Broadcasters are gearing up for the upcoming fight on campaign-finance reform
in the House; one that, for the first time in years, they are expected to
Included in the main campaign-finance-reform package is a provision that
would require broadcasters to sell campaign ads to federal politicians at the
lowest rate ads in the same time periods have garnered over the past six
One broadcast-industry executive estimated that this could give politicians
for federal offices (president, House, Senate) as much as a 65 percent discount
The House is scheduled to vote Wednesday on three separate
campaign-finance-reform packages. The legislation with the most votes will go
through another round of debate, then either pass or fail.
Observers expect the surviving measure to be one authored by Reps.
Christopher Shays (R-Conn.) and Martin Meehan (D-Mass.), which includes the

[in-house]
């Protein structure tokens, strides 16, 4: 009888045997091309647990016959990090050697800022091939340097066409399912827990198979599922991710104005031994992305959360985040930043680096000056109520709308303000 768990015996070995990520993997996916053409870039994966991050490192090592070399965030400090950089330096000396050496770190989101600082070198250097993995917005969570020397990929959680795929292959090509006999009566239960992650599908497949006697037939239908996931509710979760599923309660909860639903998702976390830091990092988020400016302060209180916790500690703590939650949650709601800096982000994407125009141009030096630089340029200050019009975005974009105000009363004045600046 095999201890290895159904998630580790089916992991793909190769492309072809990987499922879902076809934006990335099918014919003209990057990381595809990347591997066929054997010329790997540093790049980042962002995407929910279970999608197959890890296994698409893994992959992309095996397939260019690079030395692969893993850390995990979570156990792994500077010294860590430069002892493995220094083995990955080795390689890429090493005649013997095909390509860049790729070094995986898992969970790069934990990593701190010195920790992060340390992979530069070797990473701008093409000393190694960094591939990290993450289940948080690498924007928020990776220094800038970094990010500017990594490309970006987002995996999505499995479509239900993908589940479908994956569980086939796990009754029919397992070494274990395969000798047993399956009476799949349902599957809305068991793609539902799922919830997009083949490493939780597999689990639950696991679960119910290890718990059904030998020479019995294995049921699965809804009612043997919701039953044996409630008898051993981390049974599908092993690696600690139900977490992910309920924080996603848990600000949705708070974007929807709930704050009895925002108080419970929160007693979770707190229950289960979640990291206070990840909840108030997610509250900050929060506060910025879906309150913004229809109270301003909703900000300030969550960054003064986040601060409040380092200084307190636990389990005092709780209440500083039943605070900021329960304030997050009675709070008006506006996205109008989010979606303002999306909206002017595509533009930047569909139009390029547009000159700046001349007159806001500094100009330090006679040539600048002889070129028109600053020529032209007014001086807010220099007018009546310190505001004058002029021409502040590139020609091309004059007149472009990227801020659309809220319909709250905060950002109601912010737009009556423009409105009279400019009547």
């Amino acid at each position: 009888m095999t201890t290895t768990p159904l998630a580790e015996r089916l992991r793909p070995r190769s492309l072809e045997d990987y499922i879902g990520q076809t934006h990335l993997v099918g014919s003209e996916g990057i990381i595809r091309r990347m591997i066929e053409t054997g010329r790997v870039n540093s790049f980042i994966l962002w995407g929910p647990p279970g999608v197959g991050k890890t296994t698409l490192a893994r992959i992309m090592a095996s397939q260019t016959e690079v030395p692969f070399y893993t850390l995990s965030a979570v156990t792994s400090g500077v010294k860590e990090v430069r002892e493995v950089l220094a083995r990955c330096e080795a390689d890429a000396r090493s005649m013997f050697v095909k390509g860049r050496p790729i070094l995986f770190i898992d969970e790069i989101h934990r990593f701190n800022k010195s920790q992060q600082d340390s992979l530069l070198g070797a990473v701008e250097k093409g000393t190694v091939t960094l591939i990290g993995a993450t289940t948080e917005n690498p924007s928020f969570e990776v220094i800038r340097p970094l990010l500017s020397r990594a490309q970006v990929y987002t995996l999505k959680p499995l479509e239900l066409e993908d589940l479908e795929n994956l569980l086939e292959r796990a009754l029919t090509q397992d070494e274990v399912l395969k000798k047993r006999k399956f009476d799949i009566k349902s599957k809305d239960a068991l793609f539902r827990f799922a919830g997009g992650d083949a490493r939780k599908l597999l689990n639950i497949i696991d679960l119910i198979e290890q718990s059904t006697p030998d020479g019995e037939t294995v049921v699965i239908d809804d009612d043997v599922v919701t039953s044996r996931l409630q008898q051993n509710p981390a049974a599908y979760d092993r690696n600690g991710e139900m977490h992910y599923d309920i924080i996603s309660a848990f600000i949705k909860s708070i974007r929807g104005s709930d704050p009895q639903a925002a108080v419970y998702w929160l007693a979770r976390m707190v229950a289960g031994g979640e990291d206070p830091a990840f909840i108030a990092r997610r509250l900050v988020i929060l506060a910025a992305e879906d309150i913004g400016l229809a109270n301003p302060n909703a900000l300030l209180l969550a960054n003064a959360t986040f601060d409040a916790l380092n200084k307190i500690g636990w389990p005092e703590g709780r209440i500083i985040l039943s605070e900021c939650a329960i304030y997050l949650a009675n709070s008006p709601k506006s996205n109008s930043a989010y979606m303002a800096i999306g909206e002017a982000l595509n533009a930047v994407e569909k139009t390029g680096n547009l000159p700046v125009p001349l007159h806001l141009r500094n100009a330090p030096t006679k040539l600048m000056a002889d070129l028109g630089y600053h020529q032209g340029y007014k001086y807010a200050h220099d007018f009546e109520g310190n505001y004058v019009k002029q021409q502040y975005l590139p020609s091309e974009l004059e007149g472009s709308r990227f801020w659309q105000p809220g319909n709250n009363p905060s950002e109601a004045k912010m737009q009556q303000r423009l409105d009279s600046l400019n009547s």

discount-ad provision. That amendment was written by Sen. Robert Torricelli
(D-N.J.), and it was included as part of the Senate's campaign-finance-reform
package last summer.
Broadcasters are having a hard time gathering support to rid themselves of
the provision. Sources said the Senate's main campaign-finance reform opponent,
Sen. Mitch McConnell (R-Ky.), wants the provision to stay because he thinks it
will help him to kill the overall bill when it comes back to the Senate.
But conversely, sources said, Torricelli is telling House Democratic
leadership that the bill will only pass the Senate if the amendment stays